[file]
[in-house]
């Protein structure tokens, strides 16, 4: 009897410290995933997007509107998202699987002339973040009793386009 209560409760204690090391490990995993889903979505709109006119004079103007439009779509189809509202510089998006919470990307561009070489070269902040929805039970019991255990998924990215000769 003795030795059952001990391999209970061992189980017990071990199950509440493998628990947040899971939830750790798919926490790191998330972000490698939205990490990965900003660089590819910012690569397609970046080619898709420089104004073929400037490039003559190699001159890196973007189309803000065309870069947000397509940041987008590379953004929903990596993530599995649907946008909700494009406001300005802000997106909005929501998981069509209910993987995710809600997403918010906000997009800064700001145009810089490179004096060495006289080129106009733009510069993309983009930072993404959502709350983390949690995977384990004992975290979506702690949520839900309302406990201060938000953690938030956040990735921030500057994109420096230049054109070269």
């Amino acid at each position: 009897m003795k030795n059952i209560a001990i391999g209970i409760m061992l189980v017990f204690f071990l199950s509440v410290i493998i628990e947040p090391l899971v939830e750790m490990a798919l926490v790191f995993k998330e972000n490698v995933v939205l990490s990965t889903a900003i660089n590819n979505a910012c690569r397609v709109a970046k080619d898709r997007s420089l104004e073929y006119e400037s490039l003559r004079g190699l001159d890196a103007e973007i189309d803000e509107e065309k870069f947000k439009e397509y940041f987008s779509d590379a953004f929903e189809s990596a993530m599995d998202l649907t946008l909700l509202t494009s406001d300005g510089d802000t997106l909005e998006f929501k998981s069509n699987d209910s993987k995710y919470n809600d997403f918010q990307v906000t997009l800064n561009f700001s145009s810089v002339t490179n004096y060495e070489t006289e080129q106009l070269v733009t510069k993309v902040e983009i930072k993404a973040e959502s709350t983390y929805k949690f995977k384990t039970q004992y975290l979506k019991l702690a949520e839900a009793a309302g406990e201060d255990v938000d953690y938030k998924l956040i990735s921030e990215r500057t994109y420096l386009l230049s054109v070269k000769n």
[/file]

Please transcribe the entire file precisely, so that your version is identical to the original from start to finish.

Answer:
[in-house]
């Protein structure tokens, strides 16, 4: 009897410290995933997007509107998202699987002339973040009793386009 209560409760204690090391490990995993889903979505709109006119004079103007439009779509189809509202510089998006919470990307561009070489070269902040929805039970019991255990998924990215000769 003795030795059952001990391999209970061992189980017990071990199950509440493998628990947040899971939830750790798919926490790191998330972000490698939205990490990965900003660089590819910012690569397609970046080619898709420089104004073929400037490039003559190699001159890196973007189309803000065309870069947000397509940041987008590379953004929903990596993530599995649907946008909700494009406001300005802000997106909005929501998981069509209910993987995710809600997403918010906000997009800064700001145009810089490179004096060495006289080129106009733009510069993309983009930072993404959502709350983390949690995977384990004992975290979506702690949520839900309302406990201060938000953690938030956040990735921030500057994109420096230049054109070269």
């Amino acid at each position: 009897m003795k030795n059952i209560a001990i391999g209970i409760m061992l189980v017990f204690f071990l199950s509440v410290i493998i628990e947040p090391l899971v939830e750790m490990a798919l926490v790191f995993k998330e972000n490698v995933v939205l990490s990965t889903a900003i660089n590819n979505a910012c690569r397609v709109a970046k080619d898709r997007s420089l104004e073929y006119e400037s490039l003559r004079g190699l001159d890196a103007e973007i189309d803000e509107e065309k870069f947000k439009e397509y940041f987008s779509d590379a953004f929903e189809s990596a993530m599995d998202l649907t946008l909700l509202t494009s406001d300005g510089d802000t997106l909005e998006f929501k998981s069509n699987d209910s993987k995710y919470n809600d997403f918010q990307v906000t997009l800064n561009f700001s145009s810089v002339t490179n004096y060495e070489t006289e080129q106009l070269v733009t510069k993309v902040e983009i930072k993404a973040e959502s709350t983390y929805k949690f995977k384990t039970q004992y975290l979506k019991l702690a949520e839900a009793a309302g406990e201060d255990v938000d953690y938030k998924l956040i990735s921030e990215r500057t994109y420096l386009l230049s054109v070269k000769n």